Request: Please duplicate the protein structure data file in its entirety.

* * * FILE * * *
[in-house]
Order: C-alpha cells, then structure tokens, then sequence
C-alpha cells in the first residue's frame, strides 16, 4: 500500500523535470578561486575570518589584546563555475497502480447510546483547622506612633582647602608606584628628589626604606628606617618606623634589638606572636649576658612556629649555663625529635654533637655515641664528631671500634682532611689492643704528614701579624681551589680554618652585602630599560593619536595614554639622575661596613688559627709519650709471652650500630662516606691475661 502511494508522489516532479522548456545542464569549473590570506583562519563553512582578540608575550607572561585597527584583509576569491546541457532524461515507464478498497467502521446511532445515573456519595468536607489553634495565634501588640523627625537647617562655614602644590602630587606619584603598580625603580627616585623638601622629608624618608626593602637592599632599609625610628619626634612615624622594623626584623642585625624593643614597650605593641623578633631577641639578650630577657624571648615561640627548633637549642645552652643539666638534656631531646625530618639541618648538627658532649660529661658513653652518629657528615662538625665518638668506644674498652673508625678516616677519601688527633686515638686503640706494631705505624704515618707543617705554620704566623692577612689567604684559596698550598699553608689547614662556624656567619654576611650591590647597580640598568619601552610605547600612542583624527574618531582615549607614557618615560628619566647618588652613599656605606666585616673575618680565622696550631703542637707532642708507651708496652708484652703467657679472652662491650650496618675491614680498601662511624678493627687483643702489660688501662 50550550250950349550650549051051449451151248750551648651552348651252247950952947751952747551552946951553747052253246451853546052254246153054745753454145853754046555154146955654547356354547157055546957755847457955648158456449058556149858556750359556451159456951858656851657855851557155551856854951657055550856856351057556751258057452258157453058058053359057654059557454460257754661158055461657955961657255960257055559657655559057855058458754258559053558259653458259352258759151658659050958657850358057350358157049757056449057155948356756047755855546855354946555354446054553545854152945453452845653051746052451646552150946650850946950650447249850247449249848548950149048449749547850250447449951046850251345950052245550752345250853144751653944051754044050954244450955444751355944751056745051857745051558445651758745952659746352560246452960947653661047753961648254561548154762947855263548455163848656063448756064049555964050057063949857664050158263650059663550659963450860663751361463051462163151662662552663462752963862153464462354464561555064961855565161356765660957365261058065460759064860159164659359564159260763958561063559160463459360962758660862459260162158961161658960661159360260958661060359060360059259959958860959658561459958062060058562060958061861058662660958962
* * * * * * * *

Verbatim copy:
[in-house]
Order: C-alpha cells, then structure tokens, then sequence
C-alpha cells in the first residue's frame, strides 16, 4: 500500500523535470578561486575570518589584546563555475497502480447510546483547622506612633582647602608606584628628589626604606628606617618606623634589638606572636649576658612556629649555663625529635654533637655515641664528631671500634682532611689492643704528614701579624681551589680554618652585602630599560593619536595614554639622575661596613688559627709519650709471652650500630662516606691475661 502511494508522489516532479522548456545542464569549473590570506583562519563553512582578540608575550607572561585597527584583509576569491546541457532524461515507464478498497467502521446511532445515573456519595468536607489553634495565634501588640523627625537647617562655614602644590602630587606619584603598580625603580627616585623638601622629608624618608626593602637592599632599609625610628619626634612615624622594623626584623642585625624593643614597650605593641623578633631577641639578650630577657624571648615561640627548633637549642645552652643539666638534656631531646625530618639541618648538627658532649660529661658513653652518629657528615662538625665518638668506644674498652673508625678516616677519601688527633686515638686503640706494631705505624704515618707543617705554620704566623692577612689567604684559596698550598699553608689547614662556624656567619654576611650591590647597580640598568619601552610605547600612542583624527574618531582615549607614557618615560628619566647618588652613599656605606666585616673575618680565622696550631703542637707532642708507651708496652708484652703467657679472652662491650650496618675491614680498601662511624678493627687483643702489660688501662 50550550250950349550650549051051449451151248750551648651552348651252247950952947751952747551552946951553747052253246451853546052254246153054745753454145853754046555154146955654547356354547157055546957755847457955648158456449058556149858556750359556451159456951858656851657855851557155551856854951657055550856856351057556751258057452258157453058058053359057654059557454460257754661158055461657955961657255960257055559657655559057855058458754258559053558259653458259352258759151658659050958657850358057350358157049757056449057155948356756047755855546855354946555354446054553545854152945453452845653051746052451646552150946650850946950650447249850247449249848548950149048449749547850250447449951046850251345950052245550752345250853144751653944051754044050954244450955444751355944751056745051857745051558445651758745952659746352560246452960947653661047753961648254561548154762947855263548455163848656063448756064049555964050057063949857664050158263650059663550659963450860663751361463051462163151662662552663462752963862153464462354464561555064961855565161356765660957365261058065460759064860159164659359564159260763958561063559160463459360962758660862459260162158961161658960661159360260958661060359060360059259959958860959658561459958062060058562060958061861058662660958962